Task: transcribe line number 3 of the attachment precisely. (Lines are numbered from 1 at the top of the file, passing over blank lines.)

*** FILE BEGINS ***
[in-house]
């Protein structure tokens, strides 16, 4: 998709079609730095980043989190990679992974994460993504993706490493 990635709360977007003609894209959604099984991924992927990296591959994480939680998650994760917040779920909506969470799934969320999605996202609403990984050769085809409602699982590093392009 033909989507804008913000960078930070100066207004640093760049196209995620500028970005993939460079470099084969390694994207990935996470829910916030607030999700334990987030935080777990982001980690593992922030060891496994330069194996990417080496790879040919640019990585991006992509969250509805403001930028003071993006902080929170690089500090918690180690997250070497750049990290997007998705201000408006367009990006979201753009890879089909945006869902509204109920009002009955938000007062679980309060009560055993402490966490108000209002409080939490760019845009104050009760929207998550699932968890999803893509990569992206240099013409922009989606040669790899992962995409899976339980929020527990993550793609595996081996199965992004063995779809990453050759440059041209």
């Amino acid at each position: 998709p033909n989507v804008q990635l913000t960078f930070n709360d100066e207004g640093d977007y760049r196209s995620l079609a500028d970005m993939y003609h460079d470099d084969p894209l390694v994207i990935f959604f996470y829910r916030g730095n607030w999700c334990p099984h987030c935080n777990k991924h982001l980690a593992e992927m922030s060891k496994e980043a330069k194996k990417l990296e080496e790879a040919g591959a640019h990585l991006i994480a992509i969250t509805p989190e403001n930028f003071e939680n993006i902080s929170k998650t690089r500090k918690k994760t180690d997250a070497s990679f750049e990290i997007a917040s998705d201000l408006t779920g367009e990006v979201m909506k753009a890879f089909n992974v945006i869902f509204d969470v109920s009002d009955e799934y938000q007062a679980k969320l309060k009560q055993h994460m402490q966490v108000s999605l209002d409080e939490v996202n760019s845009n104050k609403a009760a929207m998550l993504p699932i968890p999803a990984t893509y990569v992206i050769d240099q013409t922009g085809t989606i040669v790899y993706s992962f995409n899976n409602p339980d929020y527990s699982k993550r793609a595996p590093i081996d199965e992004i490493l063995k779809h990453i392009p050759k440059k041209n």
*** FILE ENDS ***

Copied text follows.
């Amino acid at each position: 998709p033909n989507v804008q990635l913000t960078f930070n709360d100066e207004g640093d977007y760049r196209s995620l079609a500028d970005m993939y003609h460079d470099d084969p894209l390694v994207i990935f959604f996470y829910r916030g730095n607030w999700c334990p099984h987030c935080n777990k991924h982001l980690a593992e992927m922030s060891k496994e980043a330069k194996k990417l990296e080496e790879a040919g591959a640019h990585l991006i994480a992509i969250t509805p989190e403001n930028f003071e939680n993006i902080s929170k998650t690089r500090k918690k994760t180690d997250a070497s990679f750049e990290i997007a917040s998705d201000l408006t779920g367009e990006v979201m909506k753009a890879f089909n992974v945006i869902f509204d969470v109920s009002d009955e799934y938000q007062a679980k969320l309060k009560q055993h994460m402490q966490v108000s999605l209002d409080e939490v996202n760019s845009n104050k609403a009760a929207m998550l993504p699932i968890p999803a990984t893509y990569v992206i050769d240099q013409t922009g085809t989606i040669v790899y993706s992962f995409n899976n409602p339980d929020y527990s699982k993550r793609a595996p590093i081996d199965e992004i490493l063995k779809h990453i392009p050759k440059k041209n």